One of the primary two feelings I've had thus far can be described as "plagued by woeful inadequacies." I guess one word for it all would be "insecure." What is interesting is that other primary emotion I have been experiencing is "joy." It plays out in my daily life as a feeling of happily just getting by and waiting for the other shoe to drop.
I have a job that I enjoy. I wash windows. I get to work outside and sweat to earn a living. I get to show up at a certain time, clock in, have 'x' amount of work ahead of me, complete the work, have the satisfaction of a completed job (one client yesterday genuinely gasped when she saw the quality work that I had done), clock out, and go home. It's simple, I feel joy while doing it, and I am blessed to have it. All of my co-workers are other seminary students and we have a blast working together, joking around, getting to know each other, encouraging each other, giving advice, and having fun.
I feel insecure in that my window washing skills are lower than the other guys who have been doing it for months or years. I fear that I work too slowly and that if I don't improve my time I will be fired eventually. I fear that my having to work during the summer is hindering my study of Greek and that even though I only work 8-10 hours on Tuesdays and Thursdays I am sapped of energy for the rest of those days, and I miss the group study sessions and am unprepared for the tests. I fear that I am not making enough money per month NOW during the summer and that when the fall semester starts I'll not be able to work enough hours to pay rent and buy food each month. I fear that I'll either go completely broke or I'll have to extend my three year degree into four years (which only adds a another year of rent and food).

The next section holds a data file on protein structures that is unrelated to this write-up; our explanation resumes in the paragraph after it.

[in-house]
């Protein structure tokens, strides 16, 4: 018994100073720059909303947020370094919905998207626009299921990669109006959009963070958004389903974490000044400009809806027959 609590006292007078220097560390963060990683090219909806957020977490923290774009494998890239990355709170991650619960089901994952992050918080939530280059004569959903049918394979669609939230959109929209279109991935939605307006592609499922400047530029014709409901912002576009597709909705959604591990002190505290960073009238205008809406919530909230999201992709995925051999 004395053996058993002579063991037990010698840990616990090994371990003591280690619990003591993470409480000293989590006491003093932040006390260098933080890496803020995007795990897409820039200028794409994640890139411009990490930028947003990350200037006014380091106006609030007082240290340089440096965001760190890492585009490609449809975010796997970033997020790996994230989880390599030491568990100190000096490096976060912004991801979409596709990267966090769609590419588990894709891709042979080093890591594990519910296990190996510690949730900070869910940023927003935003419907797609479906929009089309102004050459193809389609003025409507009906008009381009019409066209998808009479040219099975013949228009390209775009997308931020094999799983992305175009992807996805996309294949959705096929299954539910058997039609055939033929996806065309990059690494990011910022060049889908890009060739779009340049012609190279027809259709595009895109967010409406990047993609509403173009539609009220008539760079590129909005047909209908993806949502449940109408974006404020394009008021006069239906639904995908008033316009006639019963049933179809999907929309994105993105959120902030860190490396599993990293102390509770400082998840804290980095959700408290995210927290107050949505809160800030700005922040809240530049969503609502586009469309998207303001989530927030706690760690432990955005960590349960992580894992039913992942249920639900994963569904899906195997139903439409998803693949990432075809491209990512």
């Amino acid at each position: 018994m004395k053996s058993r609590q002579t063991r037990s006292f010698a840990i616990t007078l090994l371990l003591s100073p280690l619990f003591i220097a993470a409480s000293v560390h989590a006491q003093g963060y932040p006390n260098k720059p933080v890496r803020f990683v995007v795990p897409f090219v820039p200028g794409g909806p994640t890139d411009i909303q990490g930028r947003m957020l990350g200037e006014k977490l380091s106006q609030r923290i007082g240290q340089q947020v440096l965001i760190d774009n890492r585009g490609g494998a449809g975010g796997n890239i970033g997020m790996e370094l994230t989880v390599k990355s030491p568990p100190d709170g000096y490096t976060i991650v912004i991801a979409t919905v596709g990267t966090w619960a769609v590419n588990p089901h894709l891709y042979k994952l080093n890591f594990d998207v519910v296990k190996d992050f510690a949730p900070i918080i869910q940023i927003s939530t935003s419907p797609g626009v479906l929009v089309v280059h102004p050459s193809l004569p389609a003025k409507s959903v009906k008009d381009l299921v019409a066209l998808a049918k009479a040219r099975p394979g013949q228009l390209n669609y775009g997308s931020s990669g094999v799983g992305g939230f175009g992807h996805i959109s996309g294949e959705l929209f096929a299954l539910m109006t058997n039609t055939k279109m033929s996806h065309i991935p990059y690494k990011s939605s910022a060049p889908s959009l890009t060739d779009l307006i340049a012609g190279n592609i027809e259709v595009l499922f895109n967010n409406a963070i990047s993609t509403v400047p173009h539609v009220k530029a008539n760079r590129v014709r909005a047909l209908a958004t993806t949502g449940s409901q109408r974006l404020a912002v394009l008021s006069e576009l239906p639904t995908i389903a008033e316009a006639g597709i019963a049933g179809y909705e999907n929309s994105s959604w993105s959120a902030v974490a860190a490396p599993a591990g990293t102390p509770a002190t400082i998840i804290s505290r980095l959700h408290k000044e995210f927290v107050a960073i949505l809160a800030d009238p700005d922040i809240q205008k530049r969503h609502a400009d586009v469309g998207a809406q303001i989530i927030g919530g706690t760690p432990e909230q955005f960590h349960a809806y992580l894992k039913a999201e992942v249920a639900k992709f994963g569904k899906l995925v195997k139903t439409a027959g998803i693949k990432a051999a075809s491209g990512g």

I enjoy studying Greek. I was blessed to have a very very basic understanding before I got to class (knowing the alphabet and some words before I got there helped a lot). It's exciting to be in a class full of people trying to learn it together. It's amazing that I'm now able to read parts of the New Testament in the language that God choose to reveal it in, and not only is that delightful, but we are already seeing the translational, theological, and practical value in being able to do so. I am making progress.
I am insecure about the amount of progress I'm making. It's difficult for me because it's unlike anything I've done academically in a long time. It calls for a lot of memorization. It is not creative work. There are right answers and there are wrong answers. This kind of rote, hard, and mechanical learning is not something I've experienced recently. Even in History classes at Muhlenberg I at least got to write papers and creatively find connections and approach it freshly. The last time I took a test was my first semester of my junior year. It was the only test I took that year and it was for my "Theory and History of Magic Performance." I've always been able to "wing it" and get good grades, but now that I'm in graduate school I feel inadequate intellecutally. I worry that I don't know how to study for a test (like the big one coming up in an hour and a half) and I worry that others are doing much better than me (some are, some arn't). I worry that if I don't master this now, it's going to catch up to me throughout my seminary education.